"The album ends with a Japanese thing, a track from Brian called `Teo Torriatte,' which means `let us cling together.' It's a very emotional track, one of his best. Brian plays harmonium and some lovely guitar. It's a nice song to close the side."
To graphically emphasize Races's connection with its predecessor, the new LP features inverse-Opera artwork, a black motif with a subtly revised insignia. Freddie envisions a repackaged re-release of the two albums "at some future date. But we'll have to get out of this Marx Brothers thing sooner or later."
Prepackage or not, Roger Taylor considers the new album a distinct improvement over A Night At The Opera. "The new songs are stronger," he asserts, "and the playing is quite possibly better. The writing's better, too."
For Taylor, A Day At The Races represents "a step ahead of our previous work. We tried to avoid overcomplication, sterility-we tried to get a more basic feel in."
Is Queen living down its reputation for studio fussiness? "Not at all," Taylor answers, "I think it's good to be fussy. You might as well make it as good as you can if you've got all the studio devices at your command. As long as the end result isn't clinical; as long as you maintain the feel of the music."
If Mercury and May have loosened up in the studio, they've failed to tighten up their legendary recording budget. Endless vocal and guitar overdubs account for the five-month sessions and staggering expense. "I'm afraid this one cost as much as the last one," Taylor admits, chagrined.
According to the British press, A Night At The Opera came in at forty thousand pounds.
Freddie Mercury, drained and despairing after months of painstaking overdubs, has a bright idea. "I really feel that, on the next album, we're going to get it orchestrated by an orchestra," he says. "I think we've really done as much as we can with guitars."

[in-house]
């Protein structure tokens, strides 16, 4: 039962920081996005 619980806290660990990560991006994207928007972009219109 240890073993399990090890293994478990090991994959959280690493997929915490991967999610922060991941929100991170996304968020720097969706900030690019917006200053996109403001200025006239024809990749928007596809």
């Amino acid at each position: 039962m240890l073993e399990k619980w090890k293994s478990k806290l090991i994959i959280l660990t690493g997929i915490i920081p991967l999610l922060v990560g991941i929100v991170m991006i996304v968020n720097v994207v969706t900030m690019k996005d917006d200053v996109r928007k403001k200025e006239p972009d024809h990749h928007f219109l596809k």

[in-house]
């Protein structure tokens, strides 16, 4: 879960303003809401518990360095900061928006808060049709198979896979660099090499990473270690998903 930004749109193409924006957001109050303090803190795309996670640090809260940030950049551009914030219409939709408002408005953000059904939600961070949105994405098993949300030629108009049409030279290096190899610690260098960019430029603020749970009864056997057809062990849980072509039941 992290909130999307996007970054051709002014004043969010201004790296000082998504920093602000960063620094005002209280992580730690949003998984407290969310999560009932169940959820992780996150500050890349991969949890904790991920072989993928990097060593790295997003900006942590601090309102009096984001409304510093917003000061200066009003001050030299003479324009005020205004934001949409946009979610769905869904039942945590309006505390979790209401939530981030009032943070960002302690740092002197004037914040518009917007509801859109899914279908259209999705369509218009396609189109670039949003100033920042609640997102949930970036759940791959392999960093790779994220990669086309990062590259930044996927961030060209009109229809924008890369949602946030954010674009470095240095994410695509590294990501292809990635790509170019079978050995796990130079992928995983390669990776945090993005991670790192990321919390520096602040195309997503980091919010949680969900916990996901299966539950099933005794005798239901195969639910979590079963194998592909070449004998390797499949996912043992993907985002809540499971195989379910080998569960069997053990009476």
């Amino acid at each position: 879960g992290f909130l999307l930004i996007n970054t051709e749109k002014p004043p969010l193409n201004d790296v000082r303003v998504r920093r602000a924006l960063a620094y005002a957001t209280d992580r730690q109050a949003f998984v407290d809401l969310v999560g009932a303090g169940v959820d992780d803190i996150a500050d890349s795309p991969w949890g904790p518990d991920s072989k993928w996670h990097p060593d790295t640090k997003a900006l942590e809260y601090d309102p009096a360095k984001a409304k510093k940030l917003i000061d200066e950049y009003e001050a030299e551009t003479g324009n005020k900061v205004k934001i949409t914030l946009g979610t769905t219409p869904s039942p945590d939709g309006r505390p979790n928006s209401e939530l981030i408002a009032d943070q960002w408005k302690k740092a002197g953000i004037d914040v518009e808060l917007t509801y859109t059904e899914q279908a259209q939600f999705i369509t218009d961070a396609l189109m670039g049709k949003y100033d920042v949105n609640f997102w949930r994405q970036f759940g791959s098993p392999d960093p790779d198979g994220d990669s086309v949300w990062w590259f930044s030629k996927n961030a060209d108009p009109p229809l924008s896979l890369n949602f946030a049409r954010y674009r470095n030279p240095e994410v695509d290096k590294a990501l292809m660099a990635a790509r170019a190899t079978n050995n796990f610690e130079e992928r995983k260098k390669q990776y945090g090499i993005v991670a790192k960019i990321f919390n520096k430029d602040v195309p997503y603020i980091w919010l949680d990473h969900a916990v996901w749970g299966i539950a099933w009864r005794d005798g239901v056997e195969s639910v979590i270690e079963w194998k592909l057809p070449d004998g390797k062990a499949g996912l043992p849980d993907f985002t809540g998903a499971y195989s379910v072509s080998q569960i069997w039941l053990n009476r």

Does Brian concur? "I think he does," Freddie chuckles. "We always did it ourselves, and it was rewarding. But now, we've done it, and it's time to move on." Is Queen still staunchly opposed to synthesizers? "We've built up a terrible aversion to them," Freddie concedes, "but you never know. To me, Brian always sounds better than a synthesizer."
Finally, does Queen reign supreme in the U.K.?
"That's an awkward question," Roger laughs. "I'm thinking about it." Roger's synapses silently arrange the electrical impulses of two words: Led and Zeppelin. "Yes, I suppose we are," he concludes. "It feels good in terms of radio response and fan letters, that sort of thing. In the studio, nothing feels quite real. You lose contact with things on the street. We don't see much daylight at all."
Beginning mid-January, the band should be seeing plenty of daylight. "I've just been handed a list of tour dates," Freddie says, "and, oh my god, it's going to be two-and-a-half months in the States. I'm just hoping my voice will hold out."
Will the ultra-theatrical Queen mount its American onslaught with a whole new show? "A whole new show?" Freddie chuckles. "Bloody hell yes!"
by Wesley Strick, Circus, 31 January 1977, p 30-35